This chapter distinguishes between the Mathematical Church-Turing thesis—the thesis supported by the original arguments for the Church-Turing thesis—and the Physical Church-Turing thesis (Physical CT). It then distinguishes between bold formulations of Physical CT, according to which any physical process—anything doable by a physical system—is computable by a Turing machine, and modest formulations, according to which any function that is computable by a physical system is computable by a Turing machine. It explicates the notion of physical computability in terms of a usability constraint, according to which for a process to count as relevant to Physical CT, it must be usable by a finite observer to obtain the desired values of a function. Finally, it argues that Bold Physical CT is not relevant to the epistemological concerns that motivate CT and hence not suitable as a physical analogue of Mathematical CT.

*Gualtiero Piccinini*

- Published in print:
- 2015
- Published Online:
- August 2015
- ISBN:
- 9780199658855
- eISBN:
- 9780191748158
- Item type:
- chapter

- Publisher:
- Oxford University Press
- DOI:
- 10.1093/acprof:oso/9780199658855.003.0017
- Subject:
- Philosophy, Logic/Philosophy of Mathematics, Philosophy of Mind

This chapter discusses a modest version of the Physical Church-Turing thesis (roughly, that everything physically computable can be done by some Turing machine) and finds it plausible. A ...
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This chapter discusses a modest version of the Physical Church-Turing thesis (roughly, that everything physically computable can be done by some Turing machine) and finds it plausible. A hypercomputer is any system that yields the values of a Turing-uncomputable function. If a genuine hypercomputer is physically constructible and reliable, it would refute the modest Physical Church-Turing Thesis. Various proposals for hypercomputers, including relativistic hypercomputers and neural networks, are discussed, but such proposals are not now technologically practical or even physically possible. Proposed counterexamples to the Physical Church-Turing thesis are still far from falsifying it because they have not been shown to be physically constructible and reliable.Less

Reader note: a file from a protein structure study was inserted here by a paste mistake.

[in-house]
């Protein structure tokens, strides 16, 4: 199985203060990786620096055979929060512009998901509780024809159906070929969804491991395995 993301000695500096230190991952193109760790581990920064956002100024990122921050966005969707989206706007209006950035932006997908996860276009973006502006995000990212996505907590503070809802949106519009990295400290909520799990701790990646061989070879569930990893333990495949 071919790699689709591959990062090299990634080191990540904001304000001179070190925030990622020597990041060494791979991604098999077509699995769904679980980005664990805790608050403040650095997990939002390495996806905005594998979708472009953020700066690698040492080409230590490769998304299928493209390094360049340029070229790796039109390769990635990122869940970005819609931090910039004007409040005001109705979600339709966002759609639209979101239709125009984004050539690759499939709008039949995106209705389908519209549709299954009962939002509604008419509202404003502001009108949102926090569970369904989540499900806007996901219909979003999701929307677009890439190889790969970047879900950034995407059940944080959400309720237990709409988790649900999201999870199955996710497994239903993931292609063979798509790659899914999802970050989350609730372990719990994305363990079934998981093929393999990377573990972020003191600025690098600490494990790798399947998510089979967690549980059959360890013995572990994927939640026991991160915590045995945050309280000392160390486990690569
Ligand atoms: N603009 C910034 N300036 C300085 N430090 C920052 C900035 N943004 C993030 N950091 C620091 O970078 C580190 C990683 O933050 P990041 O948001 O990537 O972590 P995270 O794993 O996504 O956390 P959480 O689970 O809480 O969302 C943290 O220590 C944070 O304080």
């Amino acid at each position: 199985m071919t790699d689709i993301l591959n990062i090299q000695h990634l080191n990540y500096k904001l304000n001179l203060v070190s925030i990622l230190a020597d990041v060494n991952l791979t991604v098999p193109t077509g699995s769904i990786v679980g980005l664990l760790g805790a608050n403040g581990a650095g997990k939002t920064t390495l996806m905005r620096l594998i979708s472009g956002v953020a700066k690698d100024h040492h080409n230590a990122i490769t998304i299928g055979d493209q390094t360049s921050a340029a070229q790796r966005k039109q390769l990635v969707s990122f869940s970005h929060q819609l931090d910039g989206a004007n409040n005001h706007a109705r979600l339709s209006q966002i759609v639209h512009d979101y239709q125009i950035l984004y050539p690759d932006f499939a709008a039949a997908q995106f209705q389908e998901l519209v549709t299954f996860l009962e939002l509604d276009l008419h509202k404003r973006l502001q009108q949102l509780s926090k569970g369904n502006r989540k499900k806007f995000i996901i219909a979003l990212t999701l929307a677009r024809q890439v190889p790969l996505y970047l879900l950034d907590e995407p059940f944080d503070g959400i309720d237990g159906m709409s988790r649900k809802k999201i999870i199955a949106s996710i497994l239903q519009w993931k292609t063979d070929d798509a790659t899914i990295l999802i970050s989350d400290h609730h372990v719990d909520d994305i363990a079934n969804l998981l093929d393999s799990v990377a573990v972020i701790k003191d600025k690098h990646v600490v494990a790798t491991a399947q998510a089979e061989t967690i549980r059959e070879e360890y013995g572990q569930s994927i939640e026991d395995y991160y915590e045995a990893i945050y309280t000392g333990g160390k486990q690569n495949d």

This chapter discusses a modest version of the Physical Church-Turing thesis (roughly, that everything physically computable can be done by some Turing machine) and finds it plausible. A *hypercomputer* is any system that yields the values of a Turing-uncomputable function. If a genuine hypercomputer is physically constructible and reliable, it would refute the modest Physical Church-Turing Thesis. Various proposals for hypercomputers, including relativistic hypercomputers and neural networks, are discussed, but such proposals are not now technologically practical or even physically possible. Proposed counterexamples to the Physical Church-Turing thesis are still far from falsifying it because they have not been shown to be physically constructible and reliable.

*Gualtiero Piccinini*

- Published in print:
- 2015
- Published Online:
- August 2015
- ISBN:
- 9780199658855
- eISBN:
- 9780191748158
- Item type:
- book

- Publisher:
- Oxford University Press
- DOI:
- 10.1093/acprof:oso/9780199658855.001.0001
- Subject:
- Philosophy, Logic/Philosophy of Mathematics, Philosophy of Mind

This book articulates and defends a mechanistic account of concrete, or physical, computation. A physical system is a computing system just in case it is a mechanism one of whose functions is to ...